In his office on the second floor of Keene-Flint Hall in the heart of the University of Florida’s campus, Ibram X. Kendi jokes that he has recently become important. His self-effacing laugh makes it clear that he has accepted his recent accolades with grace, but it is true that the professor of African-American history’s most recent book has catapulted him to new levels of notoriety in academia and beyond. The book, Stamped from the Beginning: The Definitive History of Racist Ideas in America, won the 2016 National Book Award for nonfiction, became a New York Times bestseller, and was called the most ambitious book of 2016 by the Washington Post. At 34 years old, Kendi became the youngest recipient of a National Book Award for Nonfiction.
Kendi came to UF in 2015 after earning a Ph.D. from Temple University and teaching in the State University of New York system. His scholarly emphasis is on racist and anti-racist ideas and movements. Kendi has published 14 essays in books and academic journals and a number of op-eds in national publications including the New York Times, Salon, The Huffington Post and The Chronicle of Higher Education. His first book, The Black Campus Movement: Black Students and the Racial Reconstitution of Higher Education, 1965-1972, was published in 2012.
We spoke with Kendi about his latest book, winning a National Book Award and race relations in the U.S.
Can you tell me about your background and how it shaped your chosen field of study?
I grew up in New York City – in Queens – and my parents were in the church at the time. My father was a minister. Both of my parents met in what was known as the black theology movement, which was a movement in the late ‘60s and early ‘70s that was geared toward making the Christian church more relevant to black people in terms of theology; challenging notions of God or even Jesus as white, and imagining that these religious figures were black. They were very concerned with taking the resources and message of the church actually into the community and doing community-oriented projects. So they were very involved in the church but also simultaneously very involved in the community. They wanted to advance the black community. So coming up in that environment with parents who were very invested in social or racial justice issues was of course quite important for my own development.
What was it like growing up in Queens in the ‘80s and ‘90s?
Jamaica, Queens, is the black part of Queens – Southside Queens – and I didn’t really know how quote “rough” it was until I left and started reading from other people who were describing it as rough. And what I’m ultimately trying to say is, growing up there, occasionally you’d see violence or hear about something like that, but it wasn’t something in your literal everyday experience. My everyday experience was pretty typical of kids in other neighborhoods, playing outside and enjoying friends. But of course there is the very popular, what I would consider to be racist idea, that if a neighborhood is black then it’s probably dangerous.
[nimbus_pullquote_left]”The book changed me in a lot of ways…so I knew it had the capacity to change other people”[/nimbus_pullquote_left]
Besides your background growing up, what really set you on your scholarly path?
So when I was growing up I loved basketball, but when I realized I wouldn’t be able to make it to the NBA [laughs], I started thinking that maybe I could become a journalist. So I pursued journalism initially at Florida A&M. As the years went on there I also picked up African-American Studies because I became more and more interested in racial justice work. I ended up graduating and going to Temple to get my masters in African-American Studies because I was thinking that I wanted to cover the black community or racial issues for a publication.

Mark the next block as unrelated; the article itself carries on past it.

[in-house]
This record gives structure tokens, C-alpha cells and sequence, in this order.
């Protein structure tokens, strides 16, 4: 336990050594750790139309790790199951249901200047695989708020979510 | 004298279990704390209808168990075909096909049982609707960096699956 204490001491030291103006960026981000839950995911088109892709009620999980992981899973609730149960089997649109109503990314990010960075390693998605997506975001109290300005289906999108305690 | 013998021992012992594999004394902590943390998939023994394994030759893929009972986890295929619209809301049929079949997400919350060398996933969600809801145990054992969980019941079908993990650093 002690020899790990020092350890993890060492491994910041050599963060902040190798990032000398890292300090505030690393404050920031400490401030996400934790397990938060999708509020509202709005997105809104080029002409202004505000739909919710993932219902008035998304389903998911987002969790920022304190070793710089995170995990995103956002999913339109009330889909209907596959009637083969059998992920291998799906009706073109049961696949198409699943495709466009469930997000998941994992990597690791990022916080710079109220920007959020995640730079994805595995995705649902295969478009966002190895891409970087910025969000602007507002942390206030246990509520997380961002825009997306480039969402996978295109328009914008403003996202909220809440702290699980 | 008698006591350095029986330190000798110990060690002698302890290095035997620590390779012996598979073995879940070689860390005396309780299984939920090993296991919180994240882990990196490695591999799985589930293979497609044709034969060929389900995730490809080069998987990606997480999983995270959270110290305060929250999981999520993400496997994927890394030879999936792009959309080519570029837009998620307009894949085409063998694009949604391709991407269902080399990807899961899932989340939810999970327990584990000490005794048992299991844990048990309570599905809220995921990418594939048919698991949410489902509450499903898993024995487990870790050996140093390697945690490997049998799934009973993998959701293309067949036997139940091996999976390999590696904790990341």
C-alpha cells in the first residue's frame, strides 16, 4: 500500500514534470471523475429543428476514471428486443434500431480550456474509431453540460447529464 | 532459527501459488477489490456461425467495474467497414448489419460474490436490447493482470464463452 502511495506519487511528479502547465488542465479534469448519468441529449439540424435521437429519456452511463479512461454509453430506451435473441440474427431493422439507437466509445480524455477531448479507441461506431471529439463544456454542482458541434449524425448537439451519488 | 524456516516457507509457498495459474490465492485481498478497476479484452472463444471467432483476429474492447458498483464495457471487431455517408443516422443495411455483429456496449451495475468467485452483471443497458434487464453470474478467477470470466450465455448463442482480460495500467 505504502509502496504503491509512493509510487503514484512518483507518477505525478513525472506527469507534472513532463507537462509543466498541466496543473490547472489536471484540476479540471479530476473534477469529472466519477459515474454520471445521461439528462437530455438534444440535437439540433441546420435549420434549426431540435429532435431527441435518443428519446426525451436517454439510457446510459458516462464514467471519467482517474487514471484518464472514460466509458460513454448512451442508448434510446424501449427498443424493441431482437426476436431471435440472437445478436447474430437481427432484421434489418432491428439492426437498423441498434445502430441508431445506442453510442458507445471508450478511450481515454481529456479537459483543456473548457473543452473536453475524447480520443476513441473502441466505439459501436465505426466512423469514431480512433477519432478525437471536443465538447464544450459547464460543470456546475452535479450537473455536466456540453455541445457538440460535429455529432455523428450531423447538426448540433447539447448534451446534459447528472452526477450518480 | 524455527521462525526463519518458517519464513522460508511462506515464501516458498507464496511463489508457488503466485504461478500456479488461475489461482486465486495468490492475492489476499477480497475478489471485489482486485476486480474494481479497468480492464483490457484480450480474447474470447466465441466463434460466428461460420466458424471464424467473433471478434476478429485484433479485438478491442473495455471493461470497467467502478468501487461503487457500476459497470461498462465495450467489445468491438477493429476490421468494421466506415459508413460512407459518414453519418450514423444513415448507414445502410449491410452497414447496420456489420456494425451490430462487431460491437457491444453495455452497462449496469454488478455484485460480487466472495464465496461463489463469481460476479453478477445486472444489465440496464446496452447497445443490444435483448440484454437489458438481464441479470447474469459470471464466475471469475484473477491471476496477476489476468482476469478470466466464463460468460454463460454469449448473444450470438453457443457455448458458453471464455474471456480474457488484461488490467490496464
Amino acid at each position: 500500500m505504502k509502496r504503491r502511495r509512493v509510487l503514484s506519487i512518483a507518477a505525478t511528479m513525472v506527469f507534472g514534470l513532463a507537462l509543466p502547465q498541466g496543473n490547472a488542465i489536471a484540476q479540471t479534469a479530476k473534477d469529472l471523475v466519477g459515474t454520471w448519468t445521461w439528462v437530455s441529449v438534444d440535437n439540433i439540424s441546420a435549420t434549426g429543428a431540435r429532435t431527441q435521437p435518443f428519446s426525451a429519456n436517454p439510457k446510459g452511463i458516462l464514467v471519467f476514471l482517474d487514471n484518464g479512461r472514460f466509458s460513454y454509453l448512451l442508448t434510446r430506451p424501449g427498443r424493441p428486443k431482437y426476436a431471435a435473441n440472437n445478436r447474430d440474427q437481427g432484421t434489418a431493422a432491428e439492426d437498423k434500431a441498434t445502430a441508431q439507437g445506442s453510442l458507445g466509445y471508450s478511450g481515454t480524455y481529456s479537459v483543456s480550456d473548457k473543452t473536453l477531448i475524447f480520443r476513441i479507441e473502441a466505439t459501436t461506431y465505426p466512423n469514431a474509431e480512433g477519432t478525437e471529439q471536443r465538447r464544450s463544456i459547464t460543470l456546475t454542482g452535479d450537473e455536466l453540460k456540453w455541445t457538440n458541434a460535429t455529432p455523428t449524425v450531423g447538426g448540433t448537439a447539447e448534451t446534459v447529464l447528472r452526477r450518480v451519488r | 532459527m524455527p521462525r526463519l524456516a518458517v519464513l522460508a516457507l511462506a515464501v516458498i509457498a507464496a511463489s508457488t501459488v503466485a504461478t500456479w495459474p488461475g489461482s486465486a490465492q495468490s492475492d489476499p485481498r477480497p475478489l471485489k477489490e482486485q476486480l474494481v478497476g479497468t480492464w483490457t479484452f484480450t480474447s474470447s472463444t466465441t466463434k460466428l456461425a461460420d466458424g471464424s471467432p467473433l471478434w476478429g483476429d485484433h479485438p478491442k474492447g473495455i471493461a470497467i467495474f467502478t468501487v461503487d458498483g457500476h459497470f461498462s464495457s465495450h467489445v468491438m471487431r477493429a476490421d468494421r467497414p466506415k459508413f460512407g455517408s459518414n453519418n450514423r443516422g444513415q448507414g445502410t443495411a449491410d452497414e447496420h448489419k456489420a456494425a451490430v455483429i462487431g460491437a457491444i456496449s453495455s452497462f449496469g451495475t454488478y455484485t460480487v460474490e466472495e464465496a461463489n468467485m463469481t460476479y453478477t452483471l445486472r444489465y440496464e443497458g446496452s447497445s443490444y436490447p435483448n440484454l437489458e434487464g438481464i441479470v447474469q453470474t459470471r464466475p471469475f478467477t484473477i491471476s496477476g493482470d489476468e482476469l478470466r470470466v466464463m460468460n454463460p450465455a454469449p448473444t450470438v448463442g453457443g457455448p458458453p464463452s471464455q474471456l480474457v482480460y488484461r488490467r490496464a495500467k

But when I got to Temple, I sort of got a better sense of the life and the types of things that a professor can do – (my thinking) changed. I think that happens more as a graduate student than an undergraduate because you’re really able to get more of a sense of professorial life. And specifically because I had been alienated somewhat from journalism because being an intern or a young reporter, editors are very hands-on in terms of, “you have to do this and you have to do that.” So at the same time, I saw as a professor you pretty much choose what it is that you want to write, you choose the courses that you teach. So there was a lot of freedom that was really attractive.
Tell me about your book that was published last year.
It’s Stamped from the Beginning. It’s a narrative history of racist ideas in America, and it really chronicles the entire history of anti-black racist ideas, from their origins in 15th century Portugal to the present. And most of the bulk of the narrative deals with colonial America and the United States. The book shows a three-way debate between racial ideas – two kinds of racist ideas constantly battling anti-racist ideas.
The two types of racist ideas are segregationist and assimilationist. Segregationist ideas are the notions that black people are inferior by nature and therefore permanently inferior. Assimilationist ideas suggest that black people are inferior by nurture and are therefore temporarily inferior, and therefore can be civilized and developed. The anti-racist ideas state that the racial groups are equal, that black groups are equal and that black people are not inferior by nature or nurture. I chronicle how these three ideas constantly challenge and debate each other.
I ended up finding that our typical line of thinking about the origins of racism are not true. I found that our common idea that ignorance and hate is actually what’s behind racist ideas and it’s these people who have these racist ideas who are the people who institute racist policies – that that’s actually quite ahistorical. When we actually study the conditions that actually led to the development of racist ideas, it was typically the need to normalize existing racial inequities, and those existing racial inequities of course came out of existing discriminatory policies. Therefore, the racist ideas ended up defending the racist policies, and the circulation of those ideas is actually what led to ignorance and hate. So it was actually racist policies leading to racist ideas, which led to ignorance and hate.
I showed this by putting each of these producers of racist ideas within their own historical context and distinguishing them from consumers of racist ideas.